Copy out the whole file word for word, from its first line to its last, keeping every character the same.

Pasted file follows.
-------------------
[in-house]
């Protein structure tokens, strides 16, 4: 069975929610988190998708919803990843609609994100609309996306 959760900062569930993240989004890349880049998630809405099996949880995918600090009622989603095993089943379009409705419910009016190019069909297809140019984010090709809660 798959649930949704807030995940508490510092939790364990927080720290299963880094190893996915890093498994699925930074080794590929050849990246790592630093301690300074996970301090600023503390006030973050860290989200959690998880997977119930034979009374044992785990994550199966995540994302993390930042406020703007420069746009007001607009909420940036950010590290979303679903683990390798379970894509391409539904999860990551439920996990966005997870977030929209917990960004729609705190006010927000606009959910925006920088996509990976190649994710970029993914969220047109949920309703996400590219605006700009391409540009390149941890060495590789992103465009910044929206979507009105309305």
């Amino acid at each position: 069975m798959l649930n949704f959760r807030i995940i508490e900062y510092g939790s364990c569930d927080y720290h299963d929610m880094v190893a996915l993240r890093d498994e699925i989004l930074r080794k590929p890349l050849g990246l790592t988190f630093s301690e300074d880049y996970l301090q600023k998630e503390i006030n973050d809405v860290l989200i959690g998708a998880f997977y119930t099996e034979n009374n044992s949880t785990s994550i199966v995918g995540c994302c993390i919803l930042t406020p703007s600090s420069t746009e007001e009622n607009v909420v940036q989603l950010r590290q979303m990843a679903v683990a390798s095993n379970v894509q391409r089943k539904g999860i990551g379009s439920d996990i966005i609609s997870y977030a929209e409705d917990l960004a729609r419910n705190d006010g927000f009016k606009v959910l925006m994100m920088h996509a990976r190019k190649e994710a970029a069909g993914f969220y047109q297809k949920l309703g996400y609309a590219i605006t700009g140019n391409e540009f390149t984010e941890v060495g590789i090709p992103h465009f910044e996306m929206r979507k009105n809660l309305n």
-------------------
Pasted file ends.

[in-house]
């Protein structure tokens, strides 16, 4: 069975929610988190998708919803990843609609994100609309996306 959760900062569930993240989004890349880049998630809405099996949880995918600090009622989603095993089943379009409705419910009016190019069909297809140019984010090709809660 798959649930949704807030995940508490510092939790364990927080720290299963880094190893996915890093498994699925930074080794590929050849990246790592630093301690300074996970301090600023503390006030973050860290989200959690998880997977119930034979009374044992785990994550199966995540994302993390930042406020703007420069746009007001607009909420940036950010590290979303679903683990390798379970894509391409539904999860990551439920996990966005997870977030929209917990960004729609705190006010927000606009959910925006920088996509990976190649994710970029993914969220047109949920309703996400590219605006700009391409540009390149941890060495590789992103465009910044929206979507009105309305």
């Amino acid at each position: 069975m798959l649930n949704f959760r807030i995940i508490e900062y510092g939790s364990c569930d927080y720290h299963d929610m880094v190893a996915l993240r890093d498994e699925i989004l930074r080794k590929p890349l050849g990246l790592t988190f630093s301690e300074d880049y996970l301090q600023k998630e503390i006030n973050d809405v860290l989200i959690g998708a998880f997977y119930t099996e034979n009374n044992s949880t785990s994550i199966v995918g995540c994302c993390i919803l930042t406020p703007s600090s420069t746009e007001e009622n607009v909420v940036q989603l950010r590290q979303m990843a679903v683990a390798s095993n379970v894509q391409r089943k539904g999860i990551g379009s439920d996990i966005i609609s997870y977030a929209e409705d917990l960004a729609r419910n705190d006010g927000f009016k606009v959910l925006m994100m920088h996509a990976r190019k190649e994710a970029a069909g993914f969220y047109q297809k949920l309703g996400y609309a590219i605006t700009g140019n391409e540009f390149t984010e941890v060495g590789i090709p992103h465009f910044e996306m929206r979507k009105n809660l309305n």